Monday, October 18, 2010

On Women's Charter: What About the Menz!?

This is the final week Ministry of Community Development, Youth and Sports (MCYS) is seeking public feedback for the draft Women's Charter (Amendment) Bill 2010. You can download the consultation paper (PDF) that lays out the proposed changes in simple language, or attempt the Amendment Bill (PDF).

Some of the more interesting parts of the proposed amendments are the creation of Children's Development Account where a portion of divorcing parents' shared assets is automatically channelled into for the children involved. Courts will also be empowered variously to crack down on maintenance defaulters. My personal favourite is that "divorcees who are remarrying will be required to declare in the presence of their new spouses, whether they have any maintenance arrears towards their ex-wife or children from their previous marriage(s)."

We on the farm strongly encourage everyone to give MCYS your opinion on changes to the Women's Charter. Now, however, the animals and I are departing from our usual farming duties to present a roundtable discussion we have on the Women's Charter. Gentle readers are free to steal our ideas and submit them officially, because it's very hard for us to explain why farm animals are so concerned about the Charter.

Roundtable Discussion.

Contrary to popular belief of who we are, it is the belief here on the farm that the biggest lacuna in the Amendment Bill is in its maintaining the alimony-only-to-women stance. Last year, Kanwaljit Soin reintroduced the idea of revising the Women's Charter Act to a Family Charter Act [ed: AWARE used to host "Women's Charter to Family Charter" speech transcript here, but not anymore; after the cut, we offer you instead an excerpt of a parliamentary debate by Dr Soin from 1996 when she first introduced the idea], in which maintenance is adjusted to allow husbands to claim maintenance should their wives be the higher earning spouse--I believe it's for shared custody cases.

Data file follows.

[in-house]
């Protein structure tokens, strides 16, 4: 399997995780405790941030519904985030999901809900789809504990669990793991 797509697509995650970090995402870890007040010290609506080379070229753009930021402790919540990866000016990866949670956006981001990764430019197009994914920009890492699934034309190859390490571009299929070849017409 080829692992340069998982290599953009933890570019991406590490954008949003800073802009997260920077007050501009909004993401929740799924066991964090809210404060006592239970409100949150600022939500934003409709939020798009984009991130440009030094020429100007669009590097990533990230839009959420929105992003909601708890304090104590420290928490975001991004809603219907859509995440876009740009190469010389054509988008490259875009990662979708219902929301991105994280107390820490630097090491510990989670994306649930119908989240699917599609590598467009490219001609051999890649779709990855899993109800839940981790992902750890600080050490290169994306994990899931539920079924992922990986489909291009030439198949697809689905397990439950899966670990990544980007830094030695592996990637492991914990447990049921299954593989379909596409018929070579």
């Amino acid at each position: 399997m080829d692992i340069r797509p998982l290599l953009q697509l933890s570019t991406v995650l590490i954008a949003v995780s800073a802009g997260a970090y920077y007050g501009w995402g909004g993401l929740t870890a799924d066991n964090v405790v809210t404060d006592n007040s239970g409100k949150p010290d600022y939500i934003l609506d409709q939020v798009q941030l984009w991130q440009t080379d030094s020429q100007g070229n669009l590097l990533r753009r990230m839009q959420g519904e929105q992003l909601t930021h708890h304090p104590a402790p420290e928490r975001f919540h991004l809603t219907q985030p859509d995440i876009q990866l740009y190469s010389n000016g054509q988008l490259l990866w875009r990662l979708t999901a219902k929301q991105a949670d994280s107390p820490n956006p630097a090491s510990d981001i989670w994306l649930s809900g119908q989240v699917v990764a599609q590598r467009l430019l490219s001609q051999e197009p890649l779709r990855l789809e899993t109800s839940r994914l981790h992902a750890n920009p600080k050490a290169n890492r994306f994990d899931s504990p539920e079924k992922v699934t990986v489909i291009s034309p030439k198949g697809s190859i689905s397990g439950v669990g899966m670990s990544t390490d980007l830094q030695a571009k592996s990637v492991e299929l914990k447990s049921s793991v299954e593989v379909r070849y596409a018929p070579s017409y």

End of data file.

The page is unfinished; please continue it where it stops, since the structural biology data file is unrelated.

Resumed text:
I think this makes some sense as roles change, and men begin to step up in their caregiving roles. Not to mention, perhaps with such a system in place, we can begin to drop any machoistic shame of being primary care-givers. An adjustment to leave entitlement will also make especial sense for single fathers.

If we focus on the benefit of the children, rather than What About The Menz, there's probably much more that can be done in terms of this bill as well, perhaps latching onto expanding benefits to single parents.

Oh My Goat:
I think there are also men who have some pretty reasonable issues with the Women's Charter. It's not to say that it's unnecessary - it was revolutionary as far as its protection of women was concerned - but there are parts of it that need to evolve with the times.

Maintenance payments, for one, need to be fairer - it doesn't make sense for a father to pay maintenance to a wife (note: not for the child, but for the wife, which is a separate claim altogether) who out-earns him or is more than capable of caring for herself. It was probably unheard of when the Charter was introduced, but it's not so uncommon nowadays.

If you're a husband living a lower middle class sort of existence, your finances are more worse off after a divorce. You frequently find yourself homeless, likely not earning enough to rent another flat and on top of that, you have legal fees and maintenance payments. It's what it is, and yes, men ought to be responsible for their children, but if you're not earning much to start with, it can make you feel like you have the rough end of the deal.